Bosses of NZX and ASX-listed outdoor goods retailer Kathmandu Holdings are relaxed about Amazon's arrival to Australia, saying they have already held discussions with the online juggernaut and planned to sell their wares via that platform.
Xavier Simonet, chief operating officer and Reuben Casey, chief financial officer, both expressed enthusiasm for the giant's entry into Australasia, establishing a presence in Melbourne soon.
"Certainly Amazon is a risk and an opportunity as well. We see it as a commercial channel. We already sell on Amazon in Europe and we've been doing that for three to four years," Simonet said.
Casey added: "We also sell on TradeMe in New Zealand and eBay in Australia."
But Kathmandu itself decides what to sell online, what price to set and how it promotes its goods, they said, indicating the business remained firmly in charge of its internet sales destiny.
"From that point of view, we see Amazon as an opportunity for us," Simonet said.
However he does acknowledge drawbacks: "It will create more competition also and that's the challenge."
Online Kathmandu sales increased 16 per cent last year, he said. Kathmandu now sells around $33m worth of goods online, equivalent to around 7.5 per cent of all sales by dollar value in the July, 2017 year, Casey said.
However he stressed that Kathmandu customers would be better off shopping online directly with Kathmandu because they received significant benefits by doing so which they didn't get elsewhere online.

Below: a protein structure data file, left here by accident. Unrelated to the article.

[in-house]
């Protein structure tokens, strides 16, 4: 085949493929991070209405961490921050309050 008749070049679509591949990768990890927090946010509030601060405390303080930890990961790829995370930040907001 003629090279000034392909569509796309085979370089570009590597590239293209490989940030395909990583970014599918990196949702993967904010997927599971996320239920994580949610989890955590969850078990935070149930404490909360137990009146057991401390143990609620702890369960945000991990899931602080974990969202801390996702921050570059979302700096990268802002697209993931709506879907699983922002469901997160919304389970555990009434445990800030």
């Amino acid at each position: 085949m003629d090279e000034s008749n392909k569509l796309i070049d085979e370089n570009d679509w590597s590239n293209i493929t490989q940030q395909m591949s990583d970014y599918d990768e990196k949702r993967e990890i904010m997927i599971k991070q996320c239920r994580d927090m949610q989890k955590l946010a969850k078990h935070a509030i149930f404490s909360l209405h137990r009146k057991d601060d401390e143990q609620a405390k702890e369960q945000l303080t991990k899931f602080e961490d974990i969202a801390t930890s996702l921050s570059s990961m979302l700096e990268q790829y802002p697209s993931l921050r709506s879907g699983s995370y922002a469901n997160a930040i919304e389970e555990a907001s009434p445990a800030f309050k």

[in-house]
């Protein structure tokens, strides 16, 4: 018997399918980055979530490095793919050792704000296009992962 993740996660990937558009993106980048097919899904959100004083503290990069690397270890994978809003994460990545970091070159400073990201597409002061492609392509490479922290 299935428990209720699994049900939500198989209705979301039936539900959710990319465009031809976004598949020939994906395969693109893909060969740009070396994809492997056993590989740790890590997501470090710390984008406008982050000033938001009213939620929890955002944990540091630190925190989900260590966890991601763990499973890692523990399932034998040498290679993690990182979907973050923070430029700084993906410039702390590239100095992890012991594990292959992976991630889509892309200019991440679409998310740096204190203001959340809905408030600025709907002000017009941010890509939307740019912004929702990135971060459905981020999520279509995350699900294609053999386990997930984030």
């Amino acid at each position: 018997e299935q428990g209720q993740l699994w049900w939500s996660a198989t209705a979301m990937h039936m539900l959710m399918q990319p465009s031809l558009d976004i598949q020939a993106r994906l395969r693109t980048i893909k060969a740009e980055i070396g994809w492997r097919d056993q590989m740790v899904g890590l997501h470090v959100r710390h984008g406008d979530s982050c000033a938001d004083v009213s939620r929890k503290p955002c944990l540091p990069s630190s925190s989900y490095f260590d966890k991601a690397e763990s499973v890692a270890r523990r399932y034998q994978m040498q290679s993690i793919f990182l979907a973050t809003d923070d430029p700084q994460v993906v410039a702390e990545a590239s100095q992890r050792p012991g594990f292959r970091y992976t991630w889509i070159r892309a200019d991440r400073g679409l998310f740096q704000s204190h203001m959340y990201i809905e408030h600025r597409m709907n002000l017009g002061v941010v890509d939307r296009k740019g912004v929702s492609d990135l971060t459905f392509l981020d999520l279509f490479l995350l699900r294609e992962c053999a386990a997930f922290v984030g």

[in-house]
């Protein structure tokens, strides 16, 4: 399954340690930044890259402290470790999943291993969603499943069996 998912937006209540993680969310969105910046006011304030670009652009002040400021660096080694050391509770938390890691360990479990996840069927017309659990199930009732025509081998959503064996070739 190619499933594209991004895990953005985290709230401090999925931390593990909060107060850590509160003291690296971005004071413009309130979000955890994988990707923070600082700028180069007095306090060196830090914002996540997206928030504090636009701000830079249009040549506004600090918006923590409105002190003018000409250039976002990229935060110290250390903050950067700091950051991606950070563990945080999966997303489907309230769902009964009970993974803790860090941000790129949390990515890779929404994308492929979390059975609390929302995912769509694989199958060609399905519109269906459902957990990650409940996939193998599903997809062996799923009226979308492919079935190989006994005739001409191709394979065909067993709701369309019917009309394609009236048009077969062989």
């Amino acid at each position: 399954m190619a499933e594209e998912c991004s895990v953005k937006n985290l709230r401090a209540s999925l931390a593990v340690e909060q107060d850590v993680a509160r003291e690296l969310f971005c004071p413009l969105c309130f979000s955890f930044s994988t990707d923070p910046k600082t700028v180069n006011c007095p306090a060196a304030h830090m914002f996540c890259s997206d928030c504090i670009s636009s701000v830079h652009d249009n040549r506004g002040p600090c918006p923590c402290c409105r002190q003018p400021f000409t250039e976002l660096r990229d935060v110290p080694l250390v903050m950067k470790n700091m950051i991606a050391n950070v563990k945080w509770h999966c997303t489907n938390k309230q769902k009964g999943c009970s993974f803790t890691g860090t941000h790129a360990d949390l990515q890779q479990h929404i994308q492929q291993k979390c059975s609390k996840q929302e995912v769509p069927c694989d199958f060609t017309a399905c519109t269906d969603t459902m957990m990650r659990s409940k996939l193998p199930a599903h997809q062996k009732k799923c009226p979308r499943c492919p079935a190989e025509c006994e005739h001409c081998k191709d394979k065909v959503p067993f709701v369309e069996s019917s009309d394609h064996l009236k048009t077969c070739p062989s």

"If you are a loyal customer of Kathmandu, you get loyalty points and receive a $20 discount voucher for every $500 you spend. So you're better to buy through that channel," Casey said.
Clothing was more popular online than other items such as camping equipment which people often wanted to see and touch before they bought, he said.
Online sales have not dented Kathmandu's physical expansion plans. The company said in an NZX presentation out today that it planned to have 180 Australasian stores but no further details of when or where.
"We have not set a confirmed timeline on that," Simonet said.
"Most of those will be in Australia. There might be one or two in New Zealand but mostly Australasia," Casey said, naming Sydney, Adelaide, Brisbane and some regional areas across the Tasman.
The company was particularly proud of a new store opened on the ground floor of the giant Chadstone shopping centre in Melbourne as part of an expansion of that mall, with more than 9000 carparks and the biggest collection of luxury retail brands in one location in Australasia, Simonet and Casey said.
In early August, Amazon confirmed it would open its first retail logistics warehouse in Australia in Dandenong South, Melbourne. The online retailing and tech conglomerate said that the 24,000sq m 'fulfilment centre' would be "an integral early step" in its effort to establish a retail presence in Australia.
Amazon added that it would begin recruiting immediately for operations managers, systems technicians and warehouse workers at the centre in Dandenong South, about 30km southeast of Melbourne's central business district.
No launch date has yet been announced for the Amazon centre.